Pa s s i o n
and
of nursing
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Unleashing the
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alumni like Anita who are leading change
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BET T Y IRENE MOORE
SCHOOL OF NURSING
Meet
Anita
Depatie,
a nurse who
enables
more older
adults to live
at home
BET T Y IRENE MOORE
SCHOOL OF NURSING
M o st ad ult s who are 65 or older say
they want to continue living at home
as long as possible. Research by Anita
Depatie, a nurse and alumna of the
Betty Irene Moore School of Nursing at
UC Davis, investigates how innovative
technology may enable older adults to
do just that.
For her Master of Science—
Leadership Track thesis project, Depatie
conducted a study that examined rural,
older adults’ readiness to adopt mobilehealth technologies to manage chronic
diseases and promote health. Finding
ways to encourage the effective use
of mobile-health technology among
older adults in rural areas has many
possible benefits, in Depatie’s view.
First, this technology could provide vital
that we have
that we have
connections to health care in areas
now.” The
where providers are either far away or
incorporation
in short supply. Second, by permitting
of innovative
older adults to monitor their health
technology into
conditions, technology could empower
nursing research,
these individuals to continue living
education and
in their homes and prevent more
practice is a core
costly interventions.
attribute of the
“Creating ways to deliver and
monitor health care among older adults School of Nursing and the Nursing
Science and Health-Care Leadership
who live at home will be crucial in the
Graduate Degree Program.
coming decades as the population
Depatie analyzed
ages,” Depatie said. “If
what factors promote
we can get programs
“I think
and hinder rural, older
into the community to
technology can
adults’ adoption of
help people care for
be a great tool
mobile technologies for
themselves, we can
for helping older
health-related purposes
improve health and
adults succeed in
in the home. The study
reduce the burden on
the community
grew out of Depatie’s
the health-care system
and in their
love for technology and
homes.” her experience working
—Master’s-degree alumna
in home-health care with
Anita Depatie
older adults.
Master’s-degree alumna Anita Depatie
demonstrates a blood pressure
monitoring tool that operates on
an iPad.
She conducted mobile-health
technology demonstrations—and
complimentary blood pressure
screenings—for older adults at two
senior centers in rural Amador and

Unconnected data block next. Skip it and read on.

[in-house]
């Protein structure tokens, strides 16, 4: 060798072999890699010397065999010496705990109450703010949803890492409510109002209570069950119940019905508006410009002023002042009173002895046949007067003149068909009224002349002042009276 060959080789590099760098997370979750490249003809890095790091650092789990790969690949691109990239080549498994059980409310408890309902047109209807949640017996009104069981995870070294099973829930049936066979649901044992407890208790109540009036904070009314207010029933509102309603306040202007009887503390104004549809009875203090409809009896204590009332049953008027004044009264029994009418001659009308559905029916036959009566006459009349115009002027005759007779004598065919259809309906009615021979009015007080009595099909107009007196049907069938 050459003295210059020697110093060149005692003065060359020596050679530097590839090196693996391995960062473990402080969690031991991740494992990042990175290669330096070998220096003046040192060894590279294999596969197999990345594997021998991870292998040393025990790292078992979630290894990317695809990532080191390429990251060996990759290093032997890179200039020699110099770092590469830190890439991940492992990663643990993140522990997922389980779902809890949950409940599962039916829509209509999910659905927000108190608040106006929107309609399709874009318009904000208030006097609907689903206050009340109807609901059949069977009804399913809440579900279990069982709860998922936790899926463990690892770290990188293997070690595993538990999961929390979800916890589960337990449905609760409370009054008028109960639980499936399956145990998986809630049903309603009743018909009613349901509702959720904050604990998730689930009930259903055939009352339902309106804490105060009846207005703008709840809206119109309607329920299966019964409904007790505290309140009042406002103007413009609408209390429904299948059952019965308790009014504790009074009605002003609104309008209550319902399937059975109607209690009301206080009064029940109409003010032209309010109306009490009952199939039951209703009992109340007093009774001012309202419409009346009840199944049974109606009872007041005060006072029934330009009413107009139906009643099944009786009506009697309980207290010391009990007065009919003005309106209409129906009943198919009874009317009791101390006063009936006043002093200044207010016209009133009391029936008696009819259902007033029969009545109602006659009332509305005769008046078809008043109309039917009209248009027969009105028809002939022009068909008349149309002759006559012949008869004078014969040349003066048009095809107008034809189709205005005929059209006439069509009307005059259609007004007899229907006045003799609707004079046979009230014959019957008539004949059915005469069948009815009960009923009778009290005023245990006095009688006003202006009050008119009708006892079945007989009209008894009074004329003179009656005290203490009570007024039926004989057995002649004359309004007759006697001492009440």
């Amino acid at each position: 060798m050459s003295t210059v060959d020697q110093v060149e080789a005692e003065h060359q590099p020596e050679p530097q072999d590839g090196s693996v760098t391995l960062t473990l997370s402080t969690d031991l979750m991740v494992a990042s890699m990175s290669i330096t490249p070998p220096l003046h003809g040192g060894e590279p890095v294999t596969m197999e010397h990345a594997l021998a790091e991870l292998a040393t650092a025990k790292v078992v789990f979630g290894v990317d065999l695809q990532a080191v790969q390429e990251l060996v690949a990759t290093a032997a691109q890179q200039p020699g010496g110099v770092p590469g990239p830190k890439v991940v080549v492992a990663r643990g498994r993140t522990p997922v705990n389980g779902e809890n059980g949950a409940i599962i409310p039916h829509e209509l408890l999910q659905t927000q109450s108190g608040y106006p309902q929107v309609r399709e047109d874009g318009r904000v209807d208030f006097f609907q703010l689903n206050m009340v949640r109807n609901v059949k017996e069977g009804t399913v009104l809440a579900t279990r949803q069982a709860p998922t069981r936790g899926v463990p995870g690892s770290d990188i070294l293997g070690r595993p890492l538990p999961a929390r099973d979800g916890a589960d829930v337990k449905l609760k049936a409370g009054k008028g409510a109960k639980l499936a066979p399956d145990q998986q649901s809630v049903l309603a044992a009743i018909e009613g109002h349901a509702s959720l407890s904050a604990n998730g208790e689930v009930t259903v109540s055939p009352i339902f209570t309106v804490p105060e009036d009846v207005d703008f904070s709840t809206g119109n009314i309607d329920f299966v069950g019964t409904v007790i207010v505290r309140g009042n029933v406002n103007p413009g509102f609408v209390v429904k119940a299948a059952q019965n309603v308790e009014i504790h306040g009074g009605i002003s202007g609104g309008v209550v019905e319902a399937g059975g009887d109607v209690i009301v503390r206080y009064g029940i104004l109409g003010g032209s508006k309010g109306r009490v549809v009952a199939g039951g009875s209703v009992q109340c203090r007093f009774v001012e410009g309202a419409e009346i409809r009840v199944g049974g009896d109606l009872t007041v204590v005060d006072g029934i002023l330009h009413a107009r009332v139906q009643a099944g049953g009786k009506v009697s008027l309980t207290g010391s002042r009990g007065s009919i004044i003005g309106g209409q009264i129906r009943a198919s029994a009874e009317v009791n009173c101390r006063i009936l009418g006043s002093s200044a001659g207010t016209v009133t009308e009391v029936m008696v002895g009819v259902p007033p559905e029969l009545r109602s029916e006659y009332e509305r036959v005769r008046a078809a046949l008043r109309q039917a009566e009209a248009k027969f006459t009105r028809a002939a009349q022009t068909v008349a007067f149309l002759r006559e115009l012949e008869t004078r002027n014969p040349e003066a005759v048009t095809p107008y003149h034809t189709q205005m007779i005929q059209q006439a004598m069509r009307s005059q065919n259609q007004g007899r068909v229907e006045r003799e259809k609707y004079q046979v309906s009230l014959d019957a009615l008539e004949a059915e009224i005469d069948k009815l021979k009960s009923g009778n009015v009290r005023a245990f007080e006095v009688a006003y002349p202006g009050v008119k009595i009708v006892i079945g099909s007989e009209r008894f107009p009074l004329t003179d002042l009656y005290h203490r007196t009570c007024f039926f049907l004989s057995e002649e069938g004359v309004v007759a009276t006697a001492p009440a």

Calaveras counties in Northern
California. Using an iPad and a
special application, Depatie showed
participants how to read their blood
pressure measurements and enable
users to track and share the results.
Following the demonstration,
Depatie conducted anonymous surveys
with the participants to determine their
interest in the technology and discover
what factors might prevent them from
doing so.
“Technology has great potential to
help people monitor their health status,
manage their medications, remind them
about health-care appointments and
help them access health information,”
Depatie said. “I think technology can
be a great tool for helping older adults
succeed in the community and in their
homes, and increase access to health
care for those in remote rural areas.”
Blood pressure monitoring is just one
example of how mobile technology
could be used to promote health in
homes, Depatie said. Mobile-health
technologies exist, for instance, to help
patients monitor their weight and share
this information with their providers.
“Weight fluctuations are an
important warning sign among
people with congestive heart failure,”
Depatie said, “and catching a
weight gain quickly can help prevent
hospitalizations among older adults
with this condition.”
Currently, Depatie works for a
worldwide health management
company to help individuals who face
complex health problems manage
their care at home. She provides
education and access to health-related
resources to her clients, who live all
over Northern California, Oregon
and Washington. Depatie hopes to
incorporate her knowledge of mobilehealth technology to improve services
and extend her reach into rural areas.
Depatie’s graduate study was
supported in part through a QuinbyYoung Scholarship for Healthy Aging.
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us with any comments or questions.
We welcome your feedback. For more
information, visit nursing.ucdavis.edu or
contact the School of Nursing at
916-734-2145 or at
[email protected]
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Meet Anita Depatie, a nurse who